The Economy and Work

Part of Debate on the Address – in the House of Commons at 3:05 pm on 26th May 2016.

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Photo of Steve Reed Steve Reed Shadow Minister (Communities and Local Government) 3:05 pm, 26th May 2016

The Queen’s Speech included a local growth and jobs Bill, which is intended to localise business rates, but councils fear that the Government’s approach will be unfair. Given that Ministers have given no indication of how they intend to go about achieving it, we can use only their past behaviour as a guide, and that is very worrying indeed.

The Government’s council funding cuts clobbered the poorest 10 councils with cuts 23 times bigger than those experienced by the 10 richest councils. This year’s £300 million cuts relief fund was gerrymandered to ease the pain in those Tory-voting areas that had suffered the least, while offering nothing to those areas that had suffered the most. It is no wonder that the National Audit Office is investigating that perverse decision.

If business rate localisation is gerrymandered in the same way, it will stifle growth in those parts of the country that need it most, thereby creating more poverty, fear insecurity and alienation.

This is all part of the Government’s ongoing refusal to challenge inequalities of power and wealth right across the society. The social contract that underpinned our society has been shattered. The promise was that if someone worked hard, they would get on, and if they could not work, they would be looked after. Today, however, even if someone works hard, they might not be able to pay the bills or put a secure roof over their family’s head, and if they cannot work, they risk being thrown to the wolves.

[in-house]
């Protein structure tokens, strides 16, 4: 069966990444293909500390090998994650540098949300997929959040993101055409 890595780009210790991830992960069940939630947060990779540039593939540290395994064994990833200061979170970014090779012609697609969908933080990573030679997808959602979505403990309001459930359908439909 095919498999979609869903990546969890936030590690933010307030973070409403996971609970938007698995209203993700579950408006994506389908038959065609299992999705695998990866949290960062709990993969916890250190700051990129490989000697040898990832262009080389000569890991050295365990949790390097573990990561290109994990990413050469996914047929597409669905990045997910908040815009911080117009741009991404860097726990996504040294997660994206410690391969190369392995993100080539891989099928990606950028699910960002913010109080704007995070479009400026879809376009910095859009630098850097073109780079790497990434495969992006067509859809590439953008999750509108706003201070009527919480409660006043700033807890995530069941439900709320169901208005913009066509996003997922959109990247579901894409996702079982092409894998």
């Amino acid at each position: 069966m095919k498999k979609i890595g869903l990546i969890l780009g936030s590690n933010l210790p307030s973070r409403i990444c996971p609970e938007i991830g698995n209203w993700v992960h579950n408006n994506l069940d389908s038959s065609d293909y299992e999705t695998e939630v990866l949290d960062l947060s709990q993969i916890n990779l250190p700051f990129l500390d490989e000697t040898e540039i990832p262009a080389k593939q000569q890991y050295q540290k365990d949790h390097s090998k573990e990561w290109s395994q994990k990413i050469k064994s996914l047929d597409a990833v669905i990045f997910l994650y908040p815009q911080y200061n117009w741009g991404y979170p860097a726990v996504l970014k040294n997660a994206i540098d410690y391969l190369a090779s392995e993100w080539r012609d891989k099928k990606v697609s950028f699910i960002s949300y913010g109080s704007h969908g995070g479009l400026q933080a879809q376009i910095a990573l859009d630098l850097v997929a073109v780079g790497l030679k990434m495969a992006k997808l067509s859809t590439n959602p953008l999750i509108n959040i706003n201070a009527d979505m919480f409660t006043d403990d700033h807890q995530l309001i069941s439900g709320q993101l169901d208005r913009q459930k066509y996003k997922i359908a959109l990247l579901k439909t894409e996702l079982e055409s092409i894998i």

There are parts of my constituency in Croydon North where too many people feel left behind because work is insecure and incomes do not cover the basic household bills. Globalisation is certainly creating great innovation, wealth and opportunity, but it is being allowed to leave too many people and their communities behind. It is sharpening inequality, moving populations on an unprecedented scale, threatening the environment and stoking political and religious fundamentalism. Alongside strengthening regulation at the centre, devolution should be used to put real power into people’s hands to challenge the blatant unfairness of the system and to build communities’ capacity to manage those great changes on their own terms.

Just across the river from Parliament stands a newly built tower full of luxury apartments kept empty by foreign investors, while on the streets below there is a housing crisis. What a powerful symbol of just how far we have gone wrong.

Anger is rising across the industrialised world. If people do not have faith that a system is working fairly for them, they will kick back against it. When legitimate concerns do not get heard by the political mainstream, they push towards the margins. As my hon. Friend Angela Smith said earlier, politics is polarising in a dangerous way. People are angry about a political system that is failing them, elites that are exploiting them and wealth and opportunity that are bypassing them; but instead of addressing all that, the Government are fuelling forces that are pushing inequality to breaking point, and the consequences of that will be as dangerous as they are unpredictable.